In addition, you also ask, in light of the processing your company performs at your facility in the U.S., if you can mark the finished yarns to indicate the U.S. processing. A phrase such as "Made in is Italy [or France, as the case may be] and Further Processed in the U.S." indicates that the country of origin of the finished yarns is Italy (or France), which is consistent with the origin rules for yarns under Section 102.21, Customs Regulations. Marking the yarns as "Made in Italy [or France], Further Processed in the U.S." will satisfy the marking requirements of 19 U.S.C. 1304 and would be an acceptable country of origin marking for the finished yarns

It should also be noted that textile fiber products imported into the United States must be labeled in accordance with the Textile Fiber Products Identification Act (15 U.S.C. 70 through 70k) and the rules promulgated thereunder by the Federal Trade Commission. These rules concern required information such as country of origin, fiber content and the placement of that information. Therefore, we suggest that you contact the Federal Trade Commission, Textile Program, Division of Enforcement, Bureau of Consumer Protection, 6th and Pennsylvania Avenue, N.W., Washington, D.C. 20508, N.W., Washington, D.C., 20580, for information on the applicability of these requirements to the yarns.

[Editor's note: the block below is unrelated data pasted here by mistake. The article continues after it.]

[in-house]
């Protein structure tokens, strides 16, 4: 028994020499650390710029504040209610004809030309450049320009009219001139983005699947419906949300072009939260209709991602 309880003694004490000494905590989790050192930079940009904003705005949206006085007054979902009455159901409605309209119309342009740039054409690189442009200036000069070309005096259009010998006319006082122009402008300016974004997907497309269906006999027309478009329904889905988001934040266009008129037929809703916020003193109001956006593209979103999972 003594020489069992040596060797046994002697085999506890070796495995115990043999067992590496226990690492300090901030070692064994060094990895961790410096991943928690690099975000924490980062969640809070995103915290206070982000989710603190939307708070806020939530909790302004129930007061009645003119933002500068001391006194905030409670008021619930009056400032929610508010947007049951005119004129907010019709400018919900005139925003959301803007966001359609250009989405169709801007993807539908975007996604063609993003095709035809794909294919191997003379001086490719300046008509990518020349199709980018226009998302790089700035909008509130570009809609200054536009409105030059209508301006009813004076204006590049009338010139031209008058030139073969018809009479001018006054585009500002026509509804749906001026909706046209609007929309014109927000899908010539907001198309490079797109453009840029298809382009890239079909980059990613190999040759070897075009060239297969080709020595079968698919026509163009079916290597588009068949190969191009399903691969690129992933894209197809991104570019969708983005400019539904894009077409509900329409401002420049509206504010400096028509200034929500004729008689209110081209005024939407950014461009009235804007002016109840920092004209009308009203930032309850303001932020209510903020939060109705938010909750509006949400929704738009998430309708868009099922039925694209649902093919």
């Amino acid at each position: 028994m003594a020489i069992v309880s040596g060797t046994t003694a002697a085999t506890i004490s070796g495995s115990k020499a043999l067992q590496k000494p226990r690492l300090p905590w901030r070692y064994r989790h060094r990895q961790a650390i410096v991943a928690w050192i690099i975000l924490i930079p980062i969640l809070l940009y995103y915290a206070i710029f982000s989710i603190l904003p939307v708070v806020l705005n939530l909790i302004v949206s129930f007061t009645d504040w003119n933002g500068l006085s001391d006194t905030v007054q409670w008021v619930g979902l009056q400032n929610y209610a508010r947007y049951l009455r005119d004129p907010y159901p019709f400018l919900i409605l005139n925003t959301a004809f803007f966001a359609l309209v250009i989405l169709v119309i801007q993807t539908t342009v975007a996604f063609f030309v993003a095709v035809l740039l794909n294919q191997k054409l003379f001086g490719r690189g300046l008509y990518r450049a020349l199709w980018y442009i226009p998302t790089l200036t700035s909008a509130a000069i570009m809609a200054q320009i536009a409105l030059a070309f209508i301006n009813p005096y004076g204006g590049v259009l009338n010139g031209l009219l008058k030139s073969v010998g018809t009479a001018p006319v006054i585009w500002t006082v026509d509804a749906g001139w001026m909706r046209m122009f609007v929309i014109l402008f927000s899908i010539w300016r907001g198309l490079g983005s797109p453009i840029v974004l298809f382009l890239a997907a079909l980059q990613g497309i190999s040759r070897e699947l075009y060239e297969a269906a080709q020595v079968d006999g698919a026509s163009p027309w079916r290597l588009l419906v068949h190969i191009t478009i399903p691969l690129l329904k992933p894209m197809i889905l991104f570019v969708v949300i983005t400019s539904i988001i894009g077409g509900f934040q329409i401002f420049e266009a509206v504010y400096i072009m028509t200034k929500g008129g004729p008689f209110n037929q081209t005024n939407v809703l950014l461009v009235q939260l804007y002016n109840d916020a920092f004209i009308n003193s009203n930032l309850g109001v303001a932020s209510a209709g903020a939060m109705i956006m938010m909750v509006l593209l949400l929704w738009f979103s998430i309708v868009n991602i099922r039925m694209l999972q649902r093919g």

The country of origin of the aramid yarns is either Italy or France.

The holding set forth above applies only to the specific factual situation and merchandise identified in the ruling request. This position is clearly set forth in section 19 CFR 177.9(b)(1). This section states that a ruling letter, either directly, by reference, or by implication, is accurate and complete in every material respect.

This ruling is being issued under the provisions of Part 177 of the Customs Regulations (19 C.F.R. 177). Should it be subsequently determined that the information furnished is not complete and does not comply with 19 CFR 177.9(b)(1), the ruling will be subject to modification or revocation. In the event there is a change in the facts previously furnished, this may affect the determination of country of origin. Accordingly, if there is any change in the facts submitted to Customs, it is recommended that a new ruling request be submitted in accordance with 19 CFR 177.2.

A copy of the ruling or the control number indicated above should be provided with the entry documents filed at the time this merchandise is imported. If you have any questions regarding the ruling, contact National Import Specialist Mitchel Bayer at 646-733-3102.


Robert B. Swierupski